The door to the room smacked open with Ming standing in the doorway, her arms folded. Glaring at Zuko, who had his arms frozen in midair above a very calm Azula, Ming said, "What did I say about heated discussion?"
"Ming, I'm fine, don't worry," Azula reassured. "Zuko and I are just having – a lively debate."
Ming gave Azula a once over, nodded, and left.
"Look, you made Ming all worried," Azula said, shaking her head.
Zuko ignored that. "Azula, there's no way you're coming with me."
"Then you'll never get the information from father," Azula countered.
Zuko gritted his teeth, refusing to relent.
"Zuko, this is all I'm asking from you. Notice I'm not asking you to 'release' me from this place, nor am I asking you to banish me somewhere, nor am I asking you to make me Fire Lord. It's just one trip with me and then you could put me right back here. You can even bring as many guards as you want to watch me and to make sure that I don't run." Azula grinned. "Like I said, 'simple.'"
Zuko, on the other hand, did not find it the least bit "simple". In fact, he found it too good to be true.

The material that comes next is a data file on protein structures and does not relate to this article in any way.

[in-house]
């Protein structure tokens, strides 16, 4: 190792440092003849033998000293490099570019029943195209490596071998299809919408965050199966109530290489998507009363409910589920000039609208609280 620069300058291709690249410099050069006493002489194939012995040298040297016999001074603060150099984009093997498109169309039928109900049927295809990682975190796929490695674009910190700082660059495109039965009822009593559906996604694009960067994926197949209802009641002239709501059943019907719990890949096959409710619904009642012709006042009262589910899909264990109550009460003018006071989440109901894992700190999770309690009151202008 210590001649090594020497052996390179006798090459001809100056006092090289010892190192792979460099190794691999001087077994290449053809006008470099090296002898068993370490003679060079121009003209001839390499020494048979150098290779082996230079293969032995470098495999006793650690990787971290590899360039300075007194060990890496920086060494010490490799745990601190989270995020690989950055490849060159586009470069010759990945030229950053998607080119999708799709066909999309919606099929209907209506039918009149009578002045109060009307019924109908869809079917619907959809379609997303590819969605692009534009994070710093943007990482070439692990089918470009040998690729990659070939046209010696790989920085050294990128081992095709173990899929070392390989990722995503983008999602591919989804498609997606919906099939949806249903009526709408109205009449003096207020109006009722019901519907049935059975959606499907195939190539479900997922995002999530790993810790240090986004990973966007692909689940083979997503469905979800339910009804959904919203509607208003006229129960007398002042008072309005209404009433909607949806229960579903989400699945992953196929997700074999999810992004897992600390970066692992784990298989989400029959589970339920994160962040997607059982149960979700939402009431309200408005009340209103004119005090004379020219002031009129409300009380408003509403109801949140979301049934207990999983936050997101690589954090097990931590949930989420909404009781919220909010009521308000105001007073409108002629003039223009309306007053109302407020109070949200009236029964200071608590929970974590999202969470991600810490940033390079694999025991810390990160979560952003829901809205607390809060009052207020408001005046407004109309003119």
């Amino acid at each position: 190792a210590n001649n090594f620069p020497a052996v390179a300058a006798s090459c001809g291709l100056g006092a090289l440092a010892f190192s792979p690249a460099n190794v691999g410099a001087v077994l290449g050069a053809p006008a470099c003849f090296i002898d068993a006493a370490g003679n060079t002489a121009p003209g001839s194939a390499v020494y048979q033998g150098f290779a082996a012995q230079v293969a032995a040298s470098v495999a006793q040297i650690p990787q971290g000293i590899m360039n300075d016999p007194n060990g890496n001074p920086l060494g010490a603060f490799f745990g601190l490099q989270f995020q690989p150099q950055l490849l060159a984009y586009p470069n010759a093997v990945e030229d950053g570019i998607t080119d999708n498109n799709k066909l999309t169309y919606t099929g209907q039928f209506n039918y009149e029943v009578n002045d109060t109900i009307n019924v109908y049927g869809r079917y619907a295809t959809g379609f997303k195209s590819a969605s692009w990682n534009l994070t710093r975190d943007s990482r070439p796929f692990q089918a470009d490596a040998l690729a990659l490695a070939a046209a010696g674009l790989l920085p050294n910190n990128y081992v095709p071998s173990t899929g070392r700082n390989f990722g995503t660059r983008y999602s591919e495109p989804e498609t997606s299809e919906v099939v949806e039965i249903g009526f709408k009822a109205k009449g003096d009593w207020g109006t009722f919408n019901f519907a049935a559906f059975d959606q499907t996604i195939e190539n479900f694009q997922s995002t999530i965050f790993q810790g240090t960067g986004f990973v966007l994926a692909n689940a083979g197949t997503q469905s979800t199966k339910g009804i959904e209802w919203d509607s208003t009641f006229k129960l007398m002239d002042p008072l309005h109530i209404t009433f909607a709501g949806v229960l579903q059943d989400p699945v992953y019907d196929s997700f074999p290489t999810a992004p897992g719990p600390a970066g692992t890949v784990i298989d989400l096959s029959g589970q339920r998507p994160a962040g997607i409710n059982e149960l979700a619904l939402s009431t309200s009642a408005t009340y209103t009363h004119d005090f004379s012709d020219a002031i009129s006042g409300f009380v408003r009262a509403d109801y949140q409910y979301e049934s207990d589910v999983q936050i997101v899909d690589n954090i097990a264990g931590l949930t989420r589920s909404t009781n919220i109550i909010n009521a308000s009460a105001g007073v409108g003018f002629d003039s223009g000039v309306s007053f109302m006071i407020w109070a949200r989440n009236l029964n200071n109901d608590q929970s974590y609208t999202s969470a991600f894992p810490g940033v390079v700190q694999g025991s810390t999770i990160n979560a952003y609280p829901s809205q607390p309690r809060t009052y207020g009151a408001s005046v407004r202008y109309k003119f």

"What's the catch?" he said.
"No catch. Just this one trip to see mother and straight back here. That's it."
"Why do you want to see mother anyway?"
Azula narrowed her eyes at him and said, "Maybe I cared for mother too."
"No you didn't."
"It doesn't matter why Zu-Zu. Me giving a reason is not part of the deal."
"Give me a good reason or else I won't even consider this," Zuko said.
For a brief moment, Azula looked like she wasn't going to say anything. She glowered at Zuko. But then something happened that Zuko did not expect. The shell that Azula wore seemed to crack and split at the edges until she was exposed raw. Her glower diminished, only to be replaced by a face both very confused and very… scared.
"I don't know why… but she's been in practically every dream I've had since I've come here. And sometimes, I see her standing in front of me like I see you now. Maybe… maybe seeing her in real life will make it go away – will… cure me."
Zuko was dumbfounded. The change was not only instantaneous, but dramatic. For maybe the second time in her life, Azula made herself vulnerable. Of course, she could be lying, Zuko thought. But then, he recalled what Ming had said earlier: Believe me when I say, there are parts to her that you've probably never seen before. Was this one of them?
Azula stood, watching, waiting for a response. What was he supposed to say? Could he believe her? Frankly, could he afford not to?
Sighing, Zuko said, "What do you have in mind?"
"What's wrong Zuko? You've been like this all day."